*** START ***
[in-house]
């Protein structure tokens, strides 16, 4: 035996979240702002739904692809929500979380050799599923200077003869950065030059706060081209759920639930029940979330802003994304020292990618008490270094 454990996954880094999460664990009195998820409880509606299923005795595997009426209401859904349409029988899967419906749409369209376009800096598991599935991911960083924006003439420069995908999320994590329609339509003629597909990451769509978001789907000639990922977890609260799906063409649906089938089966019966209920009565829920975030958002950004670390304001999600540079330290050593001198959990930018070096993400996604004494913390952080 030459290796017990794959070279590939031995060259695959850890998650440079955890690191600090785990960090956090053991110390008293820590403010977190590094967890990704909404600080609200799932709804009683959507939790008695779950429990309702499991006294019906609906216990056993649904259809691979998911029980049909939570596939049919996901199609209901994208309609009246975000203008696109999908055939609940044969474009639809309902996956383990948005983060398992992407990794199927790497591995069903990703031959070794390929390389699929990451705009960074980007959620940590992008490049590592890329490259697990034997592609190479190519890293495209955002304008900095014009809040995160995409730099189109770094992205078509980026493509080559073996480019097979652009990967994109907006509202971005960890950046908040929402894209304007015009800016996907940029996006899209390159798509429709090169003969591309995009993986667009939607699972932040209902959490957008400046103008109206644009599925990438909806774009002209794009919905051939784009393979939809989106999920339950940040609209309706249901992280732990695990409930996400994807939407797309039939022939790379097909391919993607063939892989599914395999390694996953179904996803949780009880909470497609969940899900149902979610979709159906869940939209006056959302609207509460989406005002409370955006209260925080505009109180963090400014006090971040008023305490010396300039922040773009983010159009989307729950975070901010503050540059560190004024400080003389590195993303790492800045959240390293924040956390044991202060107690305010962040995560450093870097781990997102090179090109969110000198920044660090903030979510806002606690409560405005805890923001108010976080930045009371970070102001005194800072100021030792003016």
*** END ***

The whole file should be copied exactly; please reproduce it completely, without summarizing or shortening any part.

[in-house]
């Protein structure tokens, strides 16, 4: 035996979240702002739904692809929500979380050799599923200077003869950065030059706060081209759920639930029940979330802003994304020292990618008490270094 454990996954880094999460664990009195998820409880509606299923005795595997009426209401859904349409029988899967419906749409369209376009800096598991599935991911960083924006003439420069995908999320994590329609339509003629597909990451769509978001789907000639990922977890609260799906063409649906089938089966019966209920009565829920975030958002950004670390304001999600540079330290050593001198959990930018070096993400996604004494913390952080 030459290796017990794959070279590939031995060259695959850890998650440079955890690191600090785990960090956090053991110390008293820590403010977190590094967890990704909404600080609200799932709804009683959507939790008695779950429990309702499991006294019906609906216990056993649904259809691979998911029980049909939570596939049919996901199609209901994208309609009246975000203008696109999908055939609940044969474009639809309902996956383990948005983060398992992407990794199927790497591995069903990703031959070794390929390389699929990451705009960074980007959620940590992008490049590592890329490259697990034997592609190479190519890293495209955002304008900095014009809040995160995409730099189109770094992205078509980026493509080559073996480019097979652009990967994109907006509202971005960890950046908040929402894209304007015009800016996907940029996006899209390159798509429709090169003969591309995009993986667009939607699972932040209902959490957008400046103008109206644009599925990438909806774009002209794009919905051939784009393979939809989106999920339950940040609209309706249901992280732990695990409930996400994807939407797309039939022939790379097909391919993607063939892989599914395999390694996953179904996803949780009880909470497609969940899900149902979610979709159906869940939209006056959302609207509460989406005002409370955006209260925080505009109180963090400014006090971040008023305490010396300039922040773009983010159009989307729950975070901010503050540059560190004024400080003389590195993303790492800045959240390293924040956390044991202060107690305010962040995560450093870097781990997102090179090109969110000198920044660090903030979510806002606690409560405005805890923001108010976080930045009371970070102001005194800072100021030792003016």